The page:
I was in my laundry room, admiring my new laundry room artand had this really happy feeling. And then I looked over at my trashcan, and the good feeling was gone. If you can even call that piece of plastic that holds a grocery bag a trash can. It’s almost shameful to have something like that in there. I’m embarrassed to even show it to you.
Sure, I could just be normal and go buy a new trashcan, but nooooo, I have to come up with ridiculously time-consuming projects that involve hot glue and burnt fingers! Which is how I came up with this idea to completely cover an old cheap plastic garbage can I already had with clothespins. I have no idea where I come up with this stuff, it just popped in my head and I decided to go with it.
This is one of those projects that is not difficult as far as needing any sort of artistic or DIY skill to do it, but is very taxing on your patience!
I started with the top row of clothes pins, and they went on without any problems at all. I simply hot glued them all in place. Amazingly they almost fit perfectly. Also equally amazing, I purchased a package of 50 straight clothes pins and used…50. Usually these things go more like this: I have 50 clothes pins and I need 51. Somehow I got lucky on this one.
That was pretty much where my luck ran out. The other clothes pins were more of a challenge. Because of the metal spring part, it’s hard to get them to lay flat, and getting them all to fit was a challenge. I started my 1st row by lining each one up with the ends of the straight clothes pins above. It sounded like a good idea, which is all I had to go on as I was totally just winging it as I went along.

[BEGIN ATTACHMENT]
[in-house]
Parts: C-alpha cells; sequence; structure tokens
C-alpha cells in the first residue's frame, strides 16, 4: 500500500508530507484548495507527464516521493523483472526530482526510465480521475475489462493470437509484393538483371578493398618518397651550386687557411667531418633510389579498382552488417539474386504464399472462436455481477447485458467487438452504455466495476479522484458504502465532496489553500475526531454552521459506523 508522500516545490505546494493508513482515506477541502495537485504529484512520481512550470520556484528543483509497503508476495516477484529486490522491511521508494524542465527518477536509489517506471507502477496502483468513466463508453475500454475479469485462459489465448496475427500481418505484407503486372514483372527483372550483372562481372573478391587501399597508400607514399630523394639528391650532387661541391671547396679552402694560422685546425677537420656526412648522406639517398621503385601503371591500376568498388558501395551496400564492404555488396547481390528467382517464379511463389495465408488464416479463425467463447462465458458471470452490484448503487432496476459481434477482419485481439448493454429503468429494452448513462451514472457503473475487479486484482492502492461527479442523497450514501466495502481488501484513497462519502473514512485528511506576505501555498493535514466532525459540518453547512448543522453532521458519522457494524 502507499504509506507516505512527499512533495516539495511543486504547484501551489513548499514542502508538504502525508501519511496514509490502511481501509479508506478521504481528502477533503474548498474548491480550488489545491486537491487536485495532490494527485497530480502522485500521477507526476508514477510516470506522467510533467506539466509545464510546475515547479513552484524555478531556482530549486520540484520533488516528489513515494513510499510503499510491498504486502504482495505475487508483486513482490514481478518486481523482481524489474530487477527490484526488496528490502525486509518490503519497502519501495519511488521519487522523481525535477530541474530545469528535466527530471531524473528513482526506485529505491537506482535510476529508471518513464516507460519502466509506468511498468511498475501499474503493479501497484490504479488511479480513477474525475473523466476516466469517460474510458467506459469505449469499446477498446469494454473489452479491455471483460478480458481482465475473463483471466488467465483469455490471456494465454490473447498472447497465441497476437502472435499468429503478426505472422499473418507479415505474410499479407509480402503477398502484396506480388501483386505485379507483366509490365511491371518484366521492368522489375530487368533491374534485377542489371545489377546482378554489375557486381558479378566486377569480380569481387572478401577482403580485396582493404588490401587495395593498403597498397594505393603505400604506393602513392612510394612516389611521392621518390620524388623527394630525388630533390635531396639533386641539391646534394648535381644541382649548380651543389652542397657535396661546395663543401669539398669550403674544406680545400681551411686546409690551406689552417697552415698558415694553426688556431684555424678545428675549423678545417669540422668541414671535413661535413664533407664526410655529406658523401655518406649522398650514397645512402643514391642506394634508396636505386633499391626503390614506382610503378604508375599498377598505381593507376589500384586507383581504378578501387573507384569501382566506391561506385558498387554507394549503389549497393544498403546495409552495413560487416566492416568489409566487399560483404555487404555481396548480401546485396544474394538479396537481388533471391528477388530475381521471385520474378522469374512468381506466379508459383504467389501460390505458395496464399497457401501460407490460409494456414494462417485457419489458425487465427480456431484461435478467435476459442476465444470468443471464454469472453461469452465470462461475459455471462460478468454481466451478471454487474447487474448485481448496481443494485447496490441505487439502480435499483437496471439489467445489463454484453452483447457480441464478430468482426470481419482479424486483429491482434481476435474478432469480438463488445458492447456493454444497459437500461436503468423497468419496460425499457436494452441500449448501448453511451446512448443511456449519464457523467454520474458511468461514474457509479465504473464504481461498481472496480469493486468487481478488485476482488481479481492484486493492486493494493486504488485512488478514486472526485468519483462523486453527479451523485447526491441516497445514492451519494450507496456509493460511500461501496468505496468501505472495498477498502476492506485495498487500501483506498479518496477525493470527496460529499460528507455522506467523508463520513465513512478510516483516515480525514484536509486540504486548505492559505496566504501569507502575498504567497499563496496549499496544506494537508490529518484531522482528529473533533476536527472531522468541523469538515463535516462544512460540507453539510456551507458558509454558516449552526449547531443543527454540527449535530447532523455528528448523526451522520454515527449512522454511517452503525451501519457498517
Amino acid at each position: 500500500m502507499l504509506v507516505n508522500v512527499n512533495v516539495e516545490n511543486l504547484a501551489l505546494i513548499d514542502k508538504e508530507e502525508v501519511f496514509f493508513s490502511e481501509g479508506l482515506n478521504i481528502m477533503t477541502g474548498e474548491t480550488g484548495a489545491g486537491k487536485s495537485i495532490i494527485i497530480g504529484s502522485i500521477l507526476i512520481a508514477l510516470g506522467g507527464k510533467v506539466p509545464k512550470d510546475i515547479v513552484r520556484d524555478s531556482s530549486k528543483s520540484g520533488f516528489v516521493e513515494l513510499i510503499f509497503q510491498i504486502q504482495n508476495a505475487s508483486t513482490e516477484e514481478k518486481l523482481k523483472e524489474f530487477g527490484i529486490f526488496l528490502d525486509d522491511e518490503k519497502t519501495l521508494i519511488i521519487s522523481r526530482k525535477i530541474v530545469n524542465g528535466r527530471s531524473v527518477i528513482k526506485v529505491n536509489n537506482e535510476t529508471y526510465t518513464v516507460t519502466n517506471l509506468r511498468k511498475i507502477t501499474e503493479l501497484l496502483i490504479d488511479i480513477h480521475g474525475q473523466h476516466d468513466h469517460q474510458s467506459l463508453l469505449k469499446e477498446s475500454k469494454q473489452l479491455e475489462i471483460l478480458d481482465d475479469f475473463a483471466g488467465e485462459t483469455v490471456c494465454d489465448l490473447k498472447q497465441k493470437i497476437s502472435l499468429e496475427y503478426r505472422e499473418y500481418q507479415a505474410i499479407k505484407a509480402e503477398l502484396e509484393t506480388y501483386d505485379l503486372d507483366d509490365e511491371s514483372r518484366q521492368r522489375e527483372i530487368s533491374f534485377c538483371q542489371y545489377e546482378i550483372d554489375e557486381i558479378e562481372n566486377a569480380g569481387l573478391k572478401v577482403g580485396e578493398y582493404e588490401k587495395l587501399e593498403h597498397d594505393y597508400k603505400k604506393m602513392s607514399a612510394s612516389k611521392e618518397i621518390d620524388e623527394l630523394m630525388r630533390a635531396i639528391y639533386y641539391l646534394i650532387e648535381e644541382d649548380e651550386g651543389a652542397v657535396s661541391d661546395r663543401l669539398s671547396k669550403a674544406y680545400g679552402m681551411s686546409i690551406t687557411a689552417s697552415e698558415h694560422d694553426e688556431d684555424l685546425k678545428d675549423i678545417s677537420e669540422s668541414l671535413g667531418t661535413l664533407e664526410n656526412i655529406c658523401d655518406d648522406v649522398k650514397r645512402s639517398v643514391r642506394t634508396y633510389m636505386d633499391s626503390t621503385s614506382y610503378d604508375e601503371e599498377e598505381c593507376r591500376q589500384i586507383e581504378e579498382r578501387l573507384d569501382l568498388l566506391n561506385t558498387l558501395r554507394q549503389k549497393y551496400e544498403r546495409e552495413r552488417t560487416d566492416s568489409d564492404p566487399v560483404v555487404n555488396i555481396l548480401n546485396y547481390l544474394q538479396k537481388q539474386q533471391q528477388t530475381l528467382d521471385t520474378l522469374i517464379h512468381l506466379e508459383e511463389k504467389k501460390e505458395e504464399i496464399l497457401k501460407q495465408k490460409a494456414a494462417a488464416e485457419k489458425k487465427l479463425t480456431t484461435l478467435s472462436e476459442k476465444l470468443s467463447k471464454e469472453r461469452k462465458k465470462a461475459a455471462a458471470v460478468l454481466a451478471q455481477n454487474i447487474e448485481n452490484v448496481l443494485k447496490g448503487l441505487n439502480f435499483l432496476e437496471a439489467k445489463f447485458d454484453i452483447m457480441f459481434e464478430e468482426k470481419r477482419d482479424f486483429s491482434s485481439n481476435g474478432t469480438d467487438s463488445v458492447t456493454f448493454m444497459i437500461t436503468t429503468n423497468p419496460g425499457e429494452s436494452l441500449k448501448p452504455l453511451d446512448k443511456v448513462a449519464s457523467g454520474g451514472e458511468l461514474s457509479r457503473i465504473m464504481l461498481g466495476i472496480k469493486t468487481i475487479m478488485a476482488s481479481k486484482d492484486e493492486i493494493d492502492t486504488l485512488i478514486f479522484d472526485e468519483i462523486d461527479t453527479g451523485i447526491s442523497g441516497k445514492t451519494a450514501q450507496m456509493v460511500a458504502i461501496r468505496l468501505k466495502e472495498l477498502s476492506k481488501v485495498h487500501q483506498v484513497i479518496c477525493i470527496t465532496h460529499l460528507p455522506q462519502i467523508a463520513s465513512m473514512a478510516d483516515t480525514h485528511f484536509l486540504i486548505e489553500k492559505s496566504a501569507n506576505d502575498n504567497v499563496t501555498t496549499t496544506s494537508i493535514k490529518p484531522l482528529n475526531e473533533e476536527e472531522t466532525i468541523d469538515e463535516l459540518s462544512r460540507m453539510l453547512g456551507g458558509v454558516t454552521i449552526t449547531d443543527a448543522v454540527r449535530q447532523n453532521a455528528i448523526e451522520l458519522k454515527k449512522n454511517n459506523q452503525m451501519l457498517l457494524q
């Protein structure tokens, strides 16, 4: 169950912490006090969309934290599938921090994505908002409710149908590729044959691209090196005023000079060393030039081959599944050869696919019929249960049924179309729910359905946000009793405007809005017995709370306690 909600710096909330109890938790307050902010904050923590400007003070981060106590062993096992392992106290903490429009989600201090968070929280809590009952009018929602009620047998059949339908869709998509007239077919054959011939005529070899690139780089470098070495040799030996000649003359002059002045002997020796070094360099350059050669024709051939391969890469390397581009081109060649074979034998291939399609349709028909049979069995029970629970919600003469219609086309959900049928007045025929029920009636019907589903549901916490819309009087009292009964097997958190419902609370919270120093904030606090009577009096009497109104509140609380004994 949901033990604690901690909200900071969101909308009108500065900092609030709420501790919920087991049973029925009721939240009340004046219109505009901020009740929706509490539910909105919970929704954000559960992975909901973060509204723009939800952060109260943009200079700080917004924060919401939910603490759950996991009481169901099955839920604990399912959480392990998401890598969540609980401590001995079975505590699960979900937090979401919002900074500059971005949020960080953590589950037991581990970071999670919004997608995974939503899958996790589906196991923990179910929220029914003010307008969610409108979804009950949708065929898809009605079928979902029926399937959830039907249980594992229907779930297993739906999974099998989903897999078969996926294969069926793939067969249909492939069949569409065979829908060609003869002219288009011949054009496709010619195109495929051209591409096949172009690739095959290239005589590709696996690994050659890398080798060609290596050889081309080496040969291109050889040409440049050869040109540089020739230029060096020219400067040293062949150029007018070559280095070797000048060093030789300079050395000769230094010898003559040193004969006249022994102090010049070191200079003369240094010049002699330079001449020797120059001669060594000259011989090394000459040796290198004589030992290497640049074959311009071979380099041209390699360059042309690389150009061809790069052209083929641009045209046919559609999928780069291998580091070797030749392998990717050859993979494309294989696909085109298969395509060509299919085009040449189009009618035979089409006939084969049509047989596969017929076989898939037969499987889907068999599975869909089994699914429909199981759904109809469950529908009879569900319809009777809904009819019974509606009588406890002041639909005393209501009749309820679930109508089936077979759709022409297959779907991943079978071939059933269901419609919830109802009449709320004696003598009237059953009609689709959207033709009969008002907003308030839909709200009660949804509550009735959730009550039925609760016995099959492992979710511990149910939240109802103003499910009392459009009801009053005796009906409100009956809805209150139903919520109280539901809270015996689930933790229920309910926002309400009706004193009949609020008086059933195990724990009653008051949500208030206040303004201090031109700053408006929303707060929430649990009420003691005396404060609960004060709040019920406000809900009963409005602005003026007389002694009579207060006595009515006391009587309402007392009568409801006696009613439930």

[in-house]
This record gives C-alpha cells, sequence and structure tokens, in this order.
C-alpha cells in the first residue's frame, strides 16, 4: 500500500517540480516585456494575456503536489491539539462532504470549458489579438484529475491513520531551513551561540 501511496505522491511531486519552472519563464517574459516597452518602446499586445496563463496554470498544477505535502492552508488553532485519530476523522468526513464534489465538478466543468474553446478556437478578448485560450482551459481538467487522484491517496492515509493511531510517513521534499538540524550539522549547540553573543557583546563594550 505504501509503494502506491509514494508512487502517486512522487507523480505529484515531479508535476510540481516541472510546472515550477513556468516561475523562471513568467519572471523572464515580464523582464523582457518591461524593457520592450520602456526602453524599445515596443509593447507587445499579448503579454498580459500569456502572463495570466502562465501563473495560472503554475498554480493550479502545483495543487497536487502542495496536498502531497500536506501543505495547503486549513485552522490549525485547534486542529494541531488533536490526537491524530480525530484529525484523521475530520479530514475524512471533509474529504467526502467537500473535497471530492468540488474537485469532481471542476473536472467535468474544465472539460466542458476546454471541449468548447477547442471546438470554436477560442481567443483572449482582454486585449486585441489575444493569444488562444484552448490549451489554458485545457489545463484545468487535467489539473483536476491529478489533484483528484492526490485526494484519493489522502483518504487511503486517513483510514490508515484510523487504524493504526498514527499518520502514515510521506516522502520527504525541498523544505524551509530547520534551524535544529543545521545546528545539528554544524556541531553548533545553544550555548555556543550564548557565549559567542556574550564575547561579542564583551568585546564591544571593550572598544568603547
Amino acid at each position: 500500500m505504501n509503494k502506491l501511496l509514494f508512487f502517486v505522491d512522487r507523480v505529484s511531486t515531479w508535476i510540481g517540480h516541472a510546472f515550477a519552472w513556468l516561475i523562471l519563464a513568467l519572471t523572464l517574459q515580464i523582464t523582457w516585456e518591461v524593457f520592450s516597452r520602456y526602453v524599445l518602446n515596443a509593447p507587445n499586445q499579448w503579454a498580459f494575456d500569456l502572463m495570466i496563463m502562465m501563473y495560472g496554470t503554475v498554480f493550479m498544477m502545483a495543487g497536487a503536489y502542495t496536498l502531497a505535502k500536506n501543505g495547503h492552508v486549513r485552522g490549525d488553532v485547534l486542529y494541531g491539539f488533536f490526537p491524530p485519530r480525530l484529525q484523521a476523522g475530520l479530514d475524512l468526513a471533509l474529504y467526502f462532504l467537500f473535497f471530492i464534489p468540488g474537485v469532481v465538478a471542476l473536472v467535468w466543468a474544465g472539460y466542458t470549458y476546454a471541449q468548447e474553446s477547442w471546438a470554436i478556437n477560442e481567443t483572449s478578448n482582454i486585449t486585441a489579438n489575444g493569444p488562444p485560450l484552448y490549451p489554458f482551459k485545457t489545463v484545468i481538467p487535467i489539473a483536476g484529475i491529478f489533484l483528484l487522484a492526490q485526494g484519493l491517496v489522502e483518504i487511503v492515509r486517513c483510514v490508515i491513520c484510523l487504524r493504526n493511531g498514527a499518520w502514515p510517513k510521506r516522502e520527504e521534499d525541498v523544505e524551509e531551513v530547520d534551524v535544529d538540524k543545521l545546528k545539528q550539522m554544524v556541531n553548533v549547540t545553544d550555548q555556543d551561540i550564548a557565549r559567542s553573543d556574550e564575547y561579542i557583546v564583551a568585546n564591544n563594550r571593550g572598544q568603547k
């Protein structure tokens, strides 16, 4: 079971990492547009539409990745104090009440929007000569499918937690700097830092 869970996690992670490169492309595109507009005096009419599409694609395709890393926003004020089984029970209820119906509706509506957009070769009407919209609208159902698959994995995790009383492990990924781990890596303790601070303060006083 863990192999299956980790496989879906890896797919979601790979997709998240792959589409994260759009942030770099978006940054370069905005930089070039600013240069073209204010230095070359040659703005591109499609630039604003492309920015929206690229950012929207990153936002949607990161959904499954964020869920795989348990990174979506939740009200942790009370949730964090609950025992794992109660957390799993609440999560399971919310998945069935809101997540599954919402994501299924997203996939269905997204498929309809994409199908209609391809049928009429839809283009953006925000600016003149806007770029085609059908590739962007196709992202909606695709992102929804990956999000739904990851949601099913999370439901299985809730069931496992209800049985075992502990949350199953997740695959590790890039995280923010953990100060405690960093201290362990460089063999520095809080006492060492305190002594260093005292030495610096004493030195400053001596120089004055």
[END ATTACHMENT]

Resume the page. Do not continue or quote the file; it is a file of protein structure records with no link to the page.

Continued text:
The next row I inserted in between the first row. I kind of liked the design it formed.
I basically continued with the same process, only for the third row I sort of staggered the clothespins. I had to do this because my trashcan has a taper to it, so I couldn’t fit them on the same way that I did on the top. This project would have been much simpler without the taper!
The final row was lined up inside the gaps and my winging it seemed to work out like I planned it!
At the very back of it, I had to take apart some clothes pins and just put a half of one on to make it fit. Since I can just put this one against the wall no one will ever know. Well except all of you! I guess my secret is out.
And then there was the whole issue of the clothes pins falling off! At one point towards the end, I would glue one on, and three others would fall off. And I’d have to peel the dried hot glue off the pins that fell off and glue them back on. Once I finally got them all on, I started patting it down in search of loose clothespins and about twenty of them fell off. Eventually I got everything on tightly. The secret is lots and lots of hot glue.
Next it went outside for a good coat of my new favorite spray paint, the Valspar brand paint from Lowe’s. No I don’t get money to endorse them, (although I wouldn’t say no if asked!), it’s just really good spray paint. I love it because you can re-coat at any time. None of that re-coat within an hour or wait a week stuff. And it’s a few bucks cheaper than Rustoleum. However they don’t make it in oil-rubbed bronze, so for that I still use Rustoleum.
Anyhow, I hit it with a few coats of gloss white and called it a day. I think it’s a really fun trashcan. I know some of you are thinking it’s a lot of work for something very few people see, but it makes me happy. And the old ugly one did not!
Total cost for this project was $8 in clothes pins. And the loss of my sanity.
Thanks for visiting. As always, I love to hear what you think!